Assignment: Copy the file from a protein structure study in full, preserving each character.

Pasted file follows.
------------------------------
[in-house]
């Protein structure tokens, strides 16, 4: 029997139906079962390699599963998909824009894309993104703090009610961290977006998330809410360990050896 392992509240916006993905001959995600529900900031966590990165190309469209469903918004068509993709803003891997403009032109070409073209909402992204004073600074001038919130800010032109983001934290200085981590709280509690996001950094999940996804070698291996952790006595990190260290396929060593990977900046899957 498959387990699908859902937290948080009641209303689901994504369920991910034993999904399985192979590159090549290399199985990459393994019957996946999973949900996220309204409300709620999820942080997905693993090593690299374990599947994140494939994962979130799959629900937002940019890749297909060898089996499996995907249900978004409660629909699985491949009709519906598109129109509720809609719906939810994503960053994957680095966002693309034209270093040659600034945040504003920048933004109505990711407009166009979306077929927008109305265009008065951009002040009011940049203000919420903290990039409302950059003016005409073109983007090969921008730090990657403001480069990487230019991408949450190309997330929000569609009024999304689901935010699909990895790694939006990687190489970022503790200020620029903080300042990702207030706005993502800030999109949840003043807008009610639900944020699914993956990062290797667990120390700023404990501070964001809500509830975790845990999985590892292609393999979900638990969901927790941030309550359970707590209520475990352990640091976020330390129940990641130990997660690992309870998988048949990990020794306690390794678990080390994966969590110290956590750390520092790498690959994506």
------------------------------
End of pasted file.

[in-house]
């Protein structure tokens, strides 16, 4: 029997139906079962390699599963998909824009894309993104703090009610961290977006998330809410360990050896 392992509240916006993905001959995600529900900031966590990165190309469209469903918004068509993709803003891997403009032109070409073209909402992204004073600074001038919130800010032109983001934290200085981590709280509690996001950094999940996804070698291996952790006595990190260290396929060593990977900046899957 498959387990699908859902937290948080009641209303689901994504369920991910034993999904399985192979590159090549290399199985990459393994019957996946999973949900996220309204409300709620999820942080997905693993090593690299374990599947994140494939994962979130799959629900937002940019890749297909060898089996499996995907249900978004409660629909699985491949009709519906598109129109509720809609719906939810994503960053994957680095966002693309034209270093040659600034945040504003920048933004109505990711407009166009979306077929927008109305265009008065951009002040009011940049203000919420903290990039409302950059003016005409073109983007090969921008730090990657403001480069990487230019991408949450190309997330929000569609009024999304689901935010699909990895790694939006990687190489970022503790200020620029903080300042990702207030706005993502800030999109949840003043807008009610639900944020699914993956990062290797667990120390700023404990501070964001809500509830975790845990999985590892292609393999979900638990969901927790941030309550359970707590209520475990352990640091976020330390129940990641130990997660690992309870998988048949990990020794306690390794678990080390994966969590110290956590750390520092790498690959994506």